Wednesday, July 29, 2009

Essay: The Difficult Transition from Fun Activities

Image: My guy was a little tentative in the cold water of Lake Michigan, but he did enjoy the morning on the beach in Traverse City, Michigan. He also got to swim in a hotel pool, hike a little bit, and climb a sand dune during our two-day vacation.

Oh, the fun my ten-year-old son has been having. Last week we went on vacation to Traverse City, a popular destination in Northwestern Michigan. This week he is at a camp for people with special needs. I will pick him up on Friday and while I'll be glad to have him back, I'm not sure I'm looking forward to the nearly two-hour-drive home.

My husband had the relatively easier job (aside from having to wait until I faxed him prescriptions) of delivering him to camp. The elder Lorenzen guy said that our son had a grin almost all the way there. It's his fourth or fifth year at the Fowler Center, so he knew exactly what to expect. It's a week of being outside and doing activities he loves such as swimming.

So yeah. The transition from home to camp was easy enough for him to handle. The transition from camp to home? I'm holding my breath and hoping for the best. Am a little worried because he had a meltdown on his way home from Traverse City last week. He wanted to do something that was impossible on the way home, and would not let the idea go. He did calm down by the time we arrived home, but we were all on edge by the time he did. Meltdowns in the close quarters of a vehicle can be difficult.

The type of meltdown he usually has in rooted in control issues. When he can't control something such as leaving camp, he tries to control something else such as what kind of rest break we take on the way home. It can be a miserable situation for all parties. Sigh.

My husband and I have a few ideas of how to prevent an impending meltdown, though I'm not sure they will work. One idea is for me to take a recording from his dad reminding our son to "not give mom a hard time." Another is a social story or a simple verbal reminder for him to be good. Rewards are probably not a good thing to offer, because, in this case, he'll try to control what reward he'll be given.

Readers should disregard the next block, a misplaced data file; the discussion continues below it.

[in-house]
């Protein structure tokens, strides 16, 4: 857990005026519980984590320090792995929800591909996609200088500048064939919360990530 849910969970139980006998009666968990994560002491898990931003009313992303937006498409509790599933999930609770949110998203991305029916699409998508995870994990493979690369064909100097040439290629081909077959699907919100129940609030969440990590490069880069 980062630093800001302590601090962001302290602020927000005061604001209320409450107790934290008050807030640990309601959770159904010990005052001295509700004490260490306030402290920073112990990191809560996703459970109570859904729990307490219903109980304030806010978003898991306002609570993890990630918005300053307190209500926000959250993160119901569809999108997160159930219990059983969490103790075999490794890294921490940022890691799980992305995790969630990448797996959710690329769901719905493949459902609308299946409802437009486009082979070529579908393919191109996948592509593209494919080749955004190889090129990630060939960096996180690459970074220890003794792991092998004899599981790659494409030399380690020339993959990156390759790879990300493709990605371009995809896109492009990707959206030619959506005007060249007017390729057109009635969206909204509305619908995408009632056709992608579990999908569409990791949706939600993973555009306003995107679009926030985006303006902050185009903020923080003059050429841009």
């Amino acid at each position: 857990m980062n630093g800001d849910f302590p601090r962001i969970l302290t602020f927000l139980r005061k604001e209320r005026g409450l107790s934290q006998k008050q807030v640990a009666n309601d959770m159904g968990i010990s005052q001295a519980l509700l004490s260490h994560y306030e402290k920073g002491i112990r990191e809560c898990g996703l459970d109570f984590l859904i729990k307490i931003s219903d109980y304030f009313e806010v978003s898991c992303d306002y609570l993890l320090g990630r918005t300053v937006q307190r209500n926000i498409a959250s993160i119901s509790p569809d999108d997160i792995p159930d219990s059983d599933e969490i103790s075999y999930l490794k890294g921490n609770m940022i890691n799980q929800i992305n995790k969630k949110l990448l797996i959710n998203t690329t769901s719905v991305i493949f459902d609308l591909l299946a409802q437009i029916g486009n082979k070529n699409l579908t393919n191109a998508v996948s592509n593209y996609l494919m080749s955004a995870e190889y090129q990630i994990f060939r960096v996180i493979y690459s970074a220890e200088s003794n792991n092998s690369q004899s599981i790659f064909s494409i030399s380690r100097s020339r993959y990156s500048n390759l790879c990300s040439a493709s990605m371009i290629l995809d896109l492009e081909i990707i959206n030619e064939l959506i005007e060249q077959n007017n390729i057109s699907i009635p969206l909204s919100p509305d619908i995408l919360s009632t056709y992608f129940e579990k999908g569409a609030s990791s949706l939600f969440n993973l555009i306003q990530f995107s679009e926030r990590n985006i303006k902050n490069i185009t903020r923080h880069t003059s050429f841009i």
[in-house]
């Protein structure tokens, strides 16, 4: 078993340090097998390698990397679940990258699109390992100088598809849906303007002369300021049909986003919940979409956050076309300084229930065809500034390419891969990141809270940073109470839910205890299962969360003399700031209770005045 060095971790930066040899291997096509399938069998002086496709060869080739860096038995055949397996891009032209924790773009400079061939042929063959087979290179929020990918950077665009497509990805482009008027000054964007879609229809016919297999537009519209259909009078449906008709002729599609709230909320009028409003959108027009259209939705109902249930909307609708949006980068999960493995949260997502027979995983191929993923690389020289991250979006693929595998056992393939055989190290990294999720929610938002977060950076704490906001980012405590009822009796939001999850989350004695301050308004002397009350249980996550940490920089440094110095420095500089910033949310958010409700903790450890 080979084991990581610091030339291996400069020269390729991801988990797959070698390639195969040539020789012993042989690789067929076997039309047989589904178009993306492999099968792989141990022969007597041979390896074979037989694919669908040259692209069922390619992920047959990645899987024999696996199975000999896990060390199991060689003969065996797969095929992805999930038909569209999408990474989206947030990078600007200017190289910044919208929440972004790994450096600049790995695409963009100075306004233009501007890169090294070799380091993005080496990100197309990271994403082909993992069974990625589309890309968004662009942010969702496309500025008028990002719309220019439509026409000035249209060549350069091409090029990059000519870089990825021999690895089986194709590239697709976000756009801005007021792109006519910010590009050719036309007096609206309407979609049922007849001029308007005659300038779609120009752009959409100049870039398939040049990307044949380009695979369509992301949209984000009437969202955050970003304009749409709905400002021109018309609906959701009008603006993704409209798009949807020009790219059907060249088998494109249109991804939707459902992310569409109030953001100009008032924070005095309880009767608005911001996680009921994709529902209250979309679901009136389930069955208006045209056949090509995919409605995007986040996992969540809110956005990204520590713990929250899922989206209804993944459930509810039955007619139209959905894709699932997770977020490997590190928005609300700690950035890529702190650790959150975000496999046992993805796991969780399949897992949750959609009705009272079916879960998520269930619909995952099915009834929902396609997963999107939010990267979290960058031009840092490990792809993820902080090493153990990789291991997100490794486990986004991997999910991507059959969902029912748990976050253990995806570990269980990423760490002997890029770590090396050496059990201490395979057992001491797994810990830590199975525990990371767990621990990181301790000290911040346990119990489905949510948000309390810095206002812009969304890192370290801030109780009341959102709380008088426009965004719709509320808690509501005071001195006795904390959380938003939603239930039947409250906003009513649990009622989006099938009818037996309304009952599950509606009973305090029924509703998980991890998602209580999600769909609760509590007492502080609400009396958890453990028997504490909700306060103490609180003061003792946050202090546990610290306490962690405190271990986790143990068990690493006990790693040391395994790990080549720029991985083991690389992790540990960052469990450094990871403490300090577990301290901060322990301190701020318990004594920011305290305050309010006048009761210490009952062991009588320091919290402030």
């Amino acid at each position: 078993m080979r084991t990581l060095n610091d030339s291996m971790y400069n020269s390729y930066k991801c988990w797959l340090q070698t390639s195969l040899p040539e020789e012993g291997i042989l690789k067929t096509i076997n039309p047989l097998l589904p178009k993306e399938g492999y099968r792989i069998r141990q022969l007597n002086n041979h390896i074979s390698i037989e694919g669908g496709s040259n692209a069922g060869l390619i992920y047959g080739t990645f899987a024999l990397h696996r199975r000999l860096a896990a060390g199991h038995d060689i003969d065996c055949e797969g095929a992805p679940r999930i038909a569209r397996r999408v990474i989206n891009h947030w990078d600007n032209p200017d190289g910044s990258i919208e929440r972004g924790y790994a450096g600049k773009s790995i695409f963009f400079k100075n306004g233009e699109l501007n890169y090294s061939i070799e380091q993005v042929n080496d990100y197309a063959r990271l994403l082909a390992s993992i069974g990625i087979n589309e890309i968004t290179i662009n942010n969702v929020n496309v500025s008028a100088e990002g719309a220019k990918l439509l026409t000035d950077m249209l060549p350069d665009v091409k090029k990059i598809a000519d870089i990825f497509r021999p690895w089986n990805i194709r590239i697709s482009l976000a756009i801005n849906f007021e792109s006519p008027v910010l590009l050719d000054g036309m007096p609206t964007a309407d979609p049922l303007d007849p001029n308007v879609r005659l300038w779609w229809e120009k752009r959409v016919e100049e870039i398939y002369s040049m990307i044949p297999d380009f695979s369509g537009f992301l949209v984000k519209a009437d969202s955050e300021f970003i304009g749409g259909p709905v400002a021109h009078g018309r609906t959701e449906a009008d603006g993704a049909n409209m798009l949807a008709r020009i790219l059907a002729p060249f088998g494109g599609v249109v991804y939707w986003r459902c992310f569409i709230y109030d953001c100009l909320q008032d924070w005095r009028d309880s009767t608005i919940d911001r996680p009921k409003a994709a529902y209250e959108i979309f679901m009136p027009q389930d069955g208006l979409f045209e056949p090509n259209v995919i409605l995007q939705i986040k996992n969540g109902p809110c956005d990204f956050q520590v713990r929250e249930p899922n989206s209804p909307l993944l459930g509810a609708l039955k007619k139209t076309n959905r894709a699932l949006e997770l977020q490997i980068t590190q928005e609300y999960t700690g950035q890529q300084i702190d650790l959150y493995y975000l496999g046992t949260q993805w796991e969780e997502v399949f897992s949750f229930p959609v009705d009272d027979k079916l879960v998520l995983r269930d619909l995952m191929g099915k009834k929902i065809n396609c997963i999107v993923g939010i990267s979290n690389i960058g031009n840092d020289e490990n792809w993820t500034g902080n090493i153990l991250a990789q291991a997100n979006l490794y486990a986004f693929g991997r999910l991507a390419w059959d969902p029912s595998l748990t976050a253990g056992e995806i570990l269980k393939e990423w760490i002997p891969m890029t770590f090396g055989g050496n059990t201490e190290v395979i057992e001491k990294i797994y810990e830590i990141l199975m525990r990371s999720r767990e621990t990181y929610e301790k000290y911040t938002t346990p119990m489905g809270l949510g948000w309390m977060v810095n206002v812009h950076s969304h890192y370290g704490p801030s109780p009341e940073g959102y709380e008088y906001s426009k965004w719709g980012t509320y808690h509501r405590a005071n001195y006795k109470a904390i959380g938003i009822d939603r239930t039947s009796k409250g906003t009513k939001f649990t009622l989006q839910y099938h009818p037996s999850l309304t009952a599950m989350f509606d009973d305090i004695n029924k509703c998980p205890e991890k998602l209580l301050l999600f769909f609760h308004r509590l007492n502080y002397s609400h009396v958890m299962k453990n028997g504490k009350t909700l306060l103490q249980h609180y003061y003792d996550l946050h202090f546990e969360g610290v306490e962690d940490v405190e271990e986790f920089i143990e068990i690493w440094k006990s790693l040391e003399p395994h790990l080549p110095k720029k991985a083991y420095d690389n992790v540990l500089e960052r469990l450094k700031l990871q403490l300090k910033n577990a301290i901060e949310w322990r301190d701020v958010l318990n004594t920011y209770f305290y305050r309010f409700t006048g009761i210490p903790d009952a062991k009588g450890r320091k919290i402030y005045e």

So, I feel guilty about it, but have to admit I'm not looking forward to Friday and being alone in a van with a potentially unhappy son. On the bright side, I'm grateful he can transition to being at camp and that I don't really have to worry about getting a phone call about behavior problems, a type of call that I occasionally receive from his school.

Also, anticipating downfalls such as a meltdown helps a bit. It's better to anticipate one than to field one that comes out of nowhere. However, if you suspect I'm trying to convince myself that I'll manage things just fine on Friday, you are correct. My son and I usually get through those moments even if it's just a matter of "muddling through." It's just not easy....


Saja said...

Hi Julie,

Is there something you can give him that he does have control over? That sounds like the best way to defuse meltdown, if that's the trigger. (Good for you for seeing that, and not just thinking he's being manipulative or whiny or a thousand other things. He's really not....he's just trying to keep his brain from exploding in chaos.) Can you let him choose the kind of rest break you take on the way home? Or when you take the break? Or something about the trip? Just thinking out loud.

Transitions from enjoyable things to not-so-enjoyable things are very hard (even at forty-two). What helps me is to know very concretely in advance what's going to happen and when (specific time). That way I can work my way into the new situation. It takes some time to get the autistic brain to cohere on a new isn't so much willful refusal to change as inability. Very specific, very concrete plans, steps, and information help.

In addition to concrete information about the whens, wheres, and whats of the trip home, maybe having a specific, definite, concrete plan for something he likes when you arrive home will also help.

Of course, I'm being anything BUT specific here....but I hope it gives you some ideas you can work with.

Saja (autistic adult)

Elissa said...

I feel for you, it's never easy knowing that you're heading into a potentially difficult situation.

And when life has been hectic anyway it just makes it all the harder.

Hang in there... be thinking of you! xx

Casdok said...

Hope your prevention ideas helped. Transitions can be so hard.
Hope camp went well too :)

Julie L. said...

Saja, a concrete plan for the trip helped! Please read updated post. : ) Should have had something fun ready for when he came home though because he struggled a little.

Elissa and Casok: Thanks!